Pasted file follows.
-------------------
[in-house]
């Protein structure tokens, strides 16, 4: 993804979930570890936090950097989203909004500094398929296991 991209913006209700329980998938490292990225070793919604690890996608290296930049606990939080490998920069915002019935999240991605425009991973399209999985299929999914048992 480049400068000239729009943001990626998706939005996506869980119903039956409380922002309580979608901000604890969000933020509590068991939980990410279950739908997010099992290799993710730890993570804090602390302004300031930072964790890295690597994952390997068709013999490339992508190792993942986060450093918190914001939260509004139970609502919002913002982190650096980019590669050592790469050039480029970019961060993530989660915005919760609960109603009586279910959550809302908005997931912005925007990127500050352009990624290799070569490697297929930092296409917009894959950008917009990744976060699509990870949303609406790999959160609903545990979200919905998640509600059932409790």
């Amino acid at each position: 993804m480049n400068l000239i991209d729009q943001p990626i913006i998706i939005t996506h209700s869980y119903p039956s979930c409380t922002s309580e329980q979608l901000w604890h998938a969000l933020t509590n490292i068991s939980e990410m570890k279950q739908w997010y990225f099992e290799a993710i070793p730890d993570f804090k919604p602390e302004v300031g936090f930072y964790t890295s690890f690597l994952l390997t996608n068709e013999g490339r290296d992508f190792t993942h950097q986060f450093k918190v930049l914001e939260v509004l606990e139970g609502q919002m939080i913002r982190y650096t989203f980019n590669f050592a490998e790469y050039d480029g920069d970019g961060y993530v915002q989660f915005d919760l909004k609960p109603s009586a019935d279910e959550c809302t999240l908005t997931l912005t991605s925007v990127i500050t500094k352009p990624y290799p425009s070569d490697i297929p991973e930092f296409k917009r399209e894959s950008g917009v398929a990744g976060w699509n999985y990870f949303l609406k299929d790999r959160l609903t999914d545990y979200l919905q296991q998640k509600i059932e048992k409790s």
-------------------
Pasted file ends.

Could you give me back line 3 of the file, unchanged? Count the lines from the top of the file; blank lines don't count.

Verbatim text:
């Amino acid at each position: 993804m480049n400068l000239i991209d729009q943001p990626i913006i998706i939005t996506h209700s869980y119903p039956s979930c409380t922002s309580e329980q979608l901000w604890h998938a969000l933020t509590n490292i068991s939980e990410m570890k279950q739908w997010y990225f099992e290799a993710i070793p730890d993570f804090k919604p602390e302004v300031g936090f930072y964790t890295s690890f690597l994952l390997t996608n068709e013999g490339r290296d992508f190792t993942h950097q986060f450093k918190v930049l914001e939260v509004l606990e139970g609502q919002m939080i913002r982190y650096t989203f980019n590669f050592a490998e790469y050039d480029g920069d970019g961060y993530v915002q989660f915005d919760l909004k609960p109603s009586a019935d279910e959550c809302t999240l908005t997931l912005t991605s925007v990127i500050t500094k352009p990624y290799p425009s070569d490697i297929p991973e930092f296409k917009r399209e894959s950008g917009v398929a990744g976060w699509n999985y990870f949303l609406k299929d790999r959160l609903t999914d545990y979200l919905q296991q998640k509600i059932e048992k409790s």